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Secrets and history of original Balsamic Vinegar

The history of original Balsamic Vinegar is very ancient and not everyone knows that the vinegar we usually buy in supermarkets has little to do with the original recipe that follows a long and meticulous process to come to light.

The history of original Balsamic Vinegar  originates in ancient Rome: known by the Latin name of sapa, it was obtained by bringing grape juice to the boil (other historians place this discovery much earlier in time, around 3000 BC in the Egyptian culture). Over the centuries the idea of ​​aging sapa in wooden barrels became popular in the areas of present-day Emilia-Romagna; this is demonstrated by a passage from the 11th century poem “Vita Mathildis” which tells of an Italian prince who brings the precious condiment as a gift to Henry III of France. The popularity of Balsamic Vinegar has grown up over time and in some Renaissance texts it is mentioned with the name “Vinegar of the duke”.

The condiment takes the name to which we are accustomed in 1747: in fact, the adjective “balsamic” appears for the first time in an inventory of the noble family of Este. The word comes from Latin balsamum, a term used to describe a beneficial plant: the thing is probably due to the fact that, during the 18th century, Balsamic Vinegar was used to treat the plague; still today many doctors claim that this condiment is a powerful ally in preventing circulation, digestion and diabetes problems.

History of original Balsamic VinegarThe history of original Balsamic Vinegar goes on to present days: to obtain a bottle of traditional PDO Balsamic Vinegar there are some strict rules and a very precise procedure to follow. Firstly the grapes must necessarily come from vineyards of the provinces of Modena and Reggio Emilia and should be gathered at the end of autumn (the period in which the grapes retain the highest percentage of sugar). After pressing the grapes, the extracted juice should be boiled until it is reduced by half and then kept for years, poured into smaller and smaller wooden barrels, until obtaining a thick and aromatic syrup. After a minimum period of 12 years the Balsamic Vinegar is carefully tested by an official consortium.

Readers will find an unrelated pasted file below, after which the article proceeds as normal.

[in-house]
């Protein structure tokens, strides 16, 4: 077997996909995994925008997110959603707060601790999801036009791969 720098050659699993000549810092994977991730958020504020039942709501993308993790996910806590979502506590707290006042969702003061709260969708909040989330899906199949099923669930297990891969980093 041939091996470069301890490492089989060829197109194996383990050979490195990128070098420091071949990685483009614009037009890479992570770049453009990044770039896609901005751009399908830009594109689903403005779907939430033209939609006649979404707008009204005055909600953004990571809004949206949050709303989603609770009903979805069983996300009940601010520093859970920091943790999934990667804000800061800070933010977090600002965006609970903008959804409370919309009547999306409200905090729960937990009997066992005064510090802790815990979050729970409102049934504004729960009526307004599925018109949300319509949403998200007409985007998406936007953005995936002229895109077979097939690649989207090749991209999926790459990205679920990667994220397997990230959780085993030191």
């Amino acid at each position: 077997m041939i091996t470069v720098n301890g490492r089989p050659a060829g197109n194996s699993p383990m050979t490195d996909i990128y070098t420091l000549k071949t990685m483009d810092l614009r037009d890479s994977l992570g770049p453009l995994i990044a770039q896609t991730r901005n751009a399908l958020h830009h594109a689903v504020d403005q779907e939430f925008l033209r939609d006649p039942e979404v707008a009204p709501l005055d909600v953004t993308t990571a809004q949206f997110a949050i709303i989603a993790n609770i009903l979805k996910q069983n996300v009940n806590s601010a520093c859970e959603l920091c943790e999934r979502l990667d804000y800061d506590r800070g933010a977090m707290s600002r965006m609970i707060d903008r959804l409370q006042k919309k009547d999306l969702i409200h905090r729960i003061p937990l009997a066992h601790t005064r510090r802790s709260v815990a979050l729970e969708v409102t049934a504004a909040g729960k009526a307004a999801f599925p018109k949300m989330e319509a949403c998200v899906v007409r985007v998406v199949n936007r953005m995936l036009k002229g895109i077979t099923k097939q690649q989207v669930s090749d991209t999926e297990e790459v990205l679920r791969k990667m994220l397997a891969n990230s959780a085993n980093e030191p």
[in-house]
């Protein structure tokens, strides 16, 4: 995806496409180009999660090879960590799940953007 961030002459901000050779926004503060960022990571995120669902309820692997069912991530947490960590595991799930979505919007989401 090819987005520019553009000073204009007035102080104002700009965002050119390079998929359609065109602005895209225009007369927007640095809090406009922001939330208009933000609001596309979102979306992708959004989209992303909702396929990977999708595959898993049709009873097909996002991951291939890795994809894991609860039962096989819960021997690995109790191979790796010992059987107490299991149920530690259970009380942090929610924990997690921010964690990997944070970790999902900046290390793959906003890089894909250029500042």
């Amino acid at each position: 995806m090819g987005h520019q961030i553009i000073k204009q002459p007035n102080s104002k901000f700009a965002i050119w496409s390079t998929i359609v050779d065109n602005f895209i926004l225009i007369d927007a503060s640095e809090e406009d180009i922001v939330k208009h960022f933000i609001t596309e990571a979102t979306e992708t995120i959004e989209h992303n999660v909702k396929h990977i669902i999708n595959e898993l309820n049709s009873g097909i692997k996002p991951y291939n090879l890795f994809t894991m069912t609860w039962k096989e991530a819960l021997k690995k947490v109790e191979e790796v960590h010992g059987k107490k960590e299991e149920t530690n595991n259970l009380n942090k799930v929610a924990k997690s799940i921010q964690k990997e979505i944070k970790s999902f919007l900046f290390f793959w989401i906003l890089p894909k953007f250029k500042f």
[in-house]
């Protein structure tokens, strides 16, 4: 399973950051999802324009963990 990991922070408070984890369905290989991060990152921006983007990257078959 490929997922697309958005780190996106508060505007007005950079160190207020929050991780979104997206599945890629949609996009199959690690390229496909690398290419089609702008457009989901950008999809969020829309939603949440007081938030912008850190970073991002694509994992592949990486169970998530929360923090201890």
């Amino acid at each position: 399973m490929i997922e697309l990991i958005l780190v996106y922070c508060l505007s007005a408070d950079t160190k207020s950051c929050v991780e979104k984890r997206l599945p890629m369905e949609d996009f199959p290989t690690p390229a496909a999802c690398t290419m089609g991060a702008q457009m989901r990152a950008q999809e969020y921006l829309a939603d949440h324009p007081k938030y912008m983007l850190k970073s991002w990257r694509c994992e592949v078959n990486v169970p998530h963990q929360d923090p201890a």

There are two versions of the traditional Balsamic Vinegar: the “refined” that ages for 12 years and the “extra-old” that ages for 25 years. A bottle of “refined” Balsamic Vinegar can cost between 50 and 100 euros per 100ml of product, while the “extra-old” version can even cost twice as much.

The vinegars we find at the supermarket are very different: they often lack the PDO name. There are some brands that offer balsamic vinegar IGP and in this case the origin of the grapes is roughly the same, but the aging process is much less long and accurate. The cheaper versions (non-PGI) include among the ingredients wine vinegar and caramel coloring (E150D) and often have not aged for more than two months.

If you want to impress your guests with an aromatic balm with beneficial properties, we suggest you to use Balsamic Vinegar: you will have to spend a few euros more, but the satisfaction will surely compensate for the price.


L-Originale Traditional Balsamic Vinegar of Modena: www.l-originale.com

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